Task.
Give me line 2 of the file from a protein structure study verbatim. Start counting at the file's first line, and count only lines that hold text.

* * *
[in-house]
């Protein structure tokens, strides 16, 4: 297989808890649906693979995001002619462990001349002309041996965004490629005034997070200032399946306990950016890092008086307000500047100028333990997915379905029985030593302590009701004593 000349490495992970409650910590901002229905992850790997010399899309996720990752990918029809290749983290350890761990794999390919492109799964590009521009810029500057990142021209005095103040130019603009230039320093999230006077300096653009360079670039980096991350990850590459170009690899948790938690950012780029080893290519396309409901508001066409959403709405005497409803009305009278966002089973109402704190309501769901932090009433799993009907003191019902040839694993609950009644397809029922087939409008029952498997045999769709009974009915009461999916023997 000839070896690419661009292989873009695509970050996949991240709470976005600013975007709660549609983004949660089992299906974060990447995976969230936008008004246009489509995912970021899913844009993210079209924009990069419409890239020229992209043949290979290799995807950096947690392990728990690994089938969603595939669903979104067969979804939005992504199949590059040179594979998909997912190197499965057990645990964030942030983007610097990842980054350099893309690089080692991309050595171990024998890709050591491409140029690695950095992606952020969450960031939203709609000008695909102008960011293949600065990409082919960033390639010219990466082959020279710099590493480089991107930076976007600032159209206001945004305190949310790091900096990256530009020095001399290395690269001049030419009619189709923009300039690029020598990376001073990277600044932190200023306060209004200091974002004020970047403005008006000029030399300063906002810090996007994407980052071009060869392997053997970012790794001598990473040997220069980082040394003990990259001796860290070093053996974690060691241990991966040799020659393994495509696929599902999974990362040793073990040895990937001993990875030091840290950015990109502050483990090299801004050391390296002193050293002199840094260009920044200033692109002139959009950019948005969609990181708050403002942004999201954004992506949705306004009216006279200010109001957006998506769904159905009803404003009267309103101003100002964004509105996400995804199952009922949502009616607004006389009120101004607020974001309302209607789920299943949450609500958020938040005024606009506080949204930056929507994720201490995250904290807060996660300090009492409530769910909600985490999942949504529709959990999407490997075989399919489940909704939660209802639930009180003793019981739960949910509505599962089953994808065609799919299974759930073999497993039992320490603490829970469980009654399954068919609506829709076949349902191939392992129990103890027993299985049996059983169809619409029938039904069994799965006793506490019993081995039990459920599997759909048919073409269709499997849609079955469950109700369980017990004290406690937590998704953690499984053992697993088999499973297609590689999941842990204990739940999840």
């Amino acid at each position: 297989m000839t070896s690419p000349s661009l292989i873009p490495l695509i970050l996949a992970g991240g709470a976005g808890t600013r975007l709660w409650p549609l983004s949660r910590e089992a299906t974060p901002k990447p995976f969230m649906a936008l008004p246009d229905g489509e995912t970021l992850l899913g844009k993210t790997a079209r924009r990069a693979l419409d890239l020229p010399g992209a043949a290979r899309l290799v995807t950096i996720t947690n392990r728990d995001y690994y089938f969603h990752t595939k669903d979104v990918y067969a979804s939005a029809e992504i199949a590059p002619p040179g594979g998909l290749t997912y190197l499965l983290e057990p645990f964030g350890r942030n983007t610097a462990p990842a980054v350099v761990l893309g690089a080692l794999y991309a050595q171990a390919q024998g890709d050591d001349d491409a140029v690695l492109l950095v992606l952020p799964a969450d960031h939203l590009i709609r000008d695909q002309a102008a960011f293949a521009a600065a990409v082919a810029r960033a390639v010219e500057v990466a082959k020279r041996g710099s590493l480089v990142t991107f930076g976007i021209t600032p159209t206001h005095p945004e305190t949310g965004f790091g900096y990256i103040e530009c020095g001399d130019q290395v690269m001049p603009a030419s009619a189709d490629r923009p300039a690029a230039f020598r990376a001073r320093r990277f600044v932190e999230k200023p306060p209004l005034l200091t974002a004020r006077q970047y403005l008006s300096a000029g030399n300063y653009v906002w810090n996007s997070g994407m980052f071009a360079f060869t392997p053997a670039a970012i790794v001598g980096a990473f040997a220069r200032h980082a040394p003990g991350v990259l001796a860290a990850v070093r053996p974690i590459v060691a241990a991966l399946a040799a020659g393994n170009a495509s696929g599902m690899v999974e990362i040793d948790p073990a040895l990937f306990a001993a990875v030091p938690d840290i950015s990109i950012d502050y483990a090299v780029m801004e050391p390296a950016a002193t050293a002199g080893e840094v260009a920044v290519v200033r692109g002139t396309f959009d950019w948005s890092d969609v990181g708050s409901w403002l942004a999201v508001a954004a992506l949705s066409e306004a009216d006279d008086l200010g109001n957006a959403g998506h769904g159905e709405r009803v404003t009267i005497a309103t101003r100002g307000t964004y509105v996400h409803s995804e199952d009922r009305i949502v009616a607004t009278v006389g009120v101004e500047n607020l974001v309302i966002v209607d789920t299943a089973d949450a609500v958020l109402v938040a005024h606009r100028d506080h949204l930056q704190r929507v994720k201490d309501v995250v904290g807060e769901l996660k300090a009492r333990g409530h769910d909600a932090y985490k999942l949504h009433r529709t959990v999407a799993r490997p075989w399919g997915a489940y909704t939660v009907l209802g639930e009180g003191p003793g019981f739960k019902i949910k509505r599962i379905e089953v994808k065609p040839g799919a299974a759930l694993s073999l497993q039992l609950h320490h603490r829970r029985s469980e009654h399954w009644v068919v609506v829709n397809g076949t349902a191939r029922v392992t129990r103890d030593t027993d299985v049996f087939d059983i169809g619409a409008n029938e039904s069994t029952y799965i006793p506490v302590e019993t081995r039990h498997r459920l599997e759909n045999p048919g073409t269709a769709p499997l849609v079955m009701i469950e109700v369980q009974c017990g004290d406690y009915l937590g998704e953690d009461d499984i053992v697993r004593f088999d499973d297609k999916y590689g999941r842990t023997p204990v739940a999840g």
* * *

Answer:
């Protein structure tokens, strides 16, 4: 297989808890649906693979995001002619462990001349002309041996965004490629005034997070200032399946306990950016890092008086307000500047100028333990997915379905029985030593302590009701004593 000349490495992970409650910590901002229905992850790997010399899309996720990752990918029809290749983290350890761990794999390919492109799964590009521009810029500057990142021209005095103040130019603009230039320093999230006077300096653009360079670039980096991350990850590459170009690899948790938690950012780029080893290519396309409901508001066409959403709405005497409803009305009278966002089973109402704190309501769901932090009433799993009907003191019902040839694993609950009644397809029922087939409008029952498997045999769709009974009915009461999916023997 000839070896690419661009292989873009695509970050996949991240709470976005600013975007709660549609983004949660089992299906974060990447995976969230936008008004246009489509995912970021899913844009993210079209924009990069419409890239020229992209043949290979290799995807950096947690392990728990690994089938969603595939669903979104067969979804939005992504199949590059040179594979998909997912190197499965057990645990964030942030983007610097990842980054350099893309690089080692991309050595171990024998890709050591491409140029690695950095992606952020969450960031939203709609000008695909102008960011293949600065990409082919960033390639010219990466082959020279710099590493480089991107930076976007600032159209206001945004305190949310790091900096990256530009020095001399290395690269001049030419009619189709923009300039690029020598990376001073990277600044932190200023306060209004200091974002004020970047403005008006000029030399300063906002810090996007994407980052071009060869392997053997970012790794001598990473040997220069980082040394003990990259001796860290070093053996974690060691241990991966040799020659393994495509696929599902999974990362040793073990040895990937001993990875030091840290950015990109502050483990090299801004050391390296002193050293002199840094260009920044200033692109002139959009950019948005969609990181708050403002942004999201954004992506949705306004009216006279200010109001957006998506769904159905009803404003009267309103101003100002964004509105996400995804199952009922949502009616607004006389009120101004607020974001309302209607789920299943949450609500958020938040005024606009506080949204930056929507994720201490995250904290807060996660300090009492409530769910909600985490999942949504529709959990999407490997075989399919489940909704939660209802639930009180003793019981739960949910509505599962089953994808065609799919299974759930073999497993039992320490603490829970469980009654399954068919609506829709076949349902191939392992129990103890027993299985049996059983169809619409029938039904069994799965006793506490019993081995039990459920599997759909048919073409269709499997849609079955469950109700369980017990004290406690937590998704953690499984053992697993088999499973297609590689999941842990204990739940999840």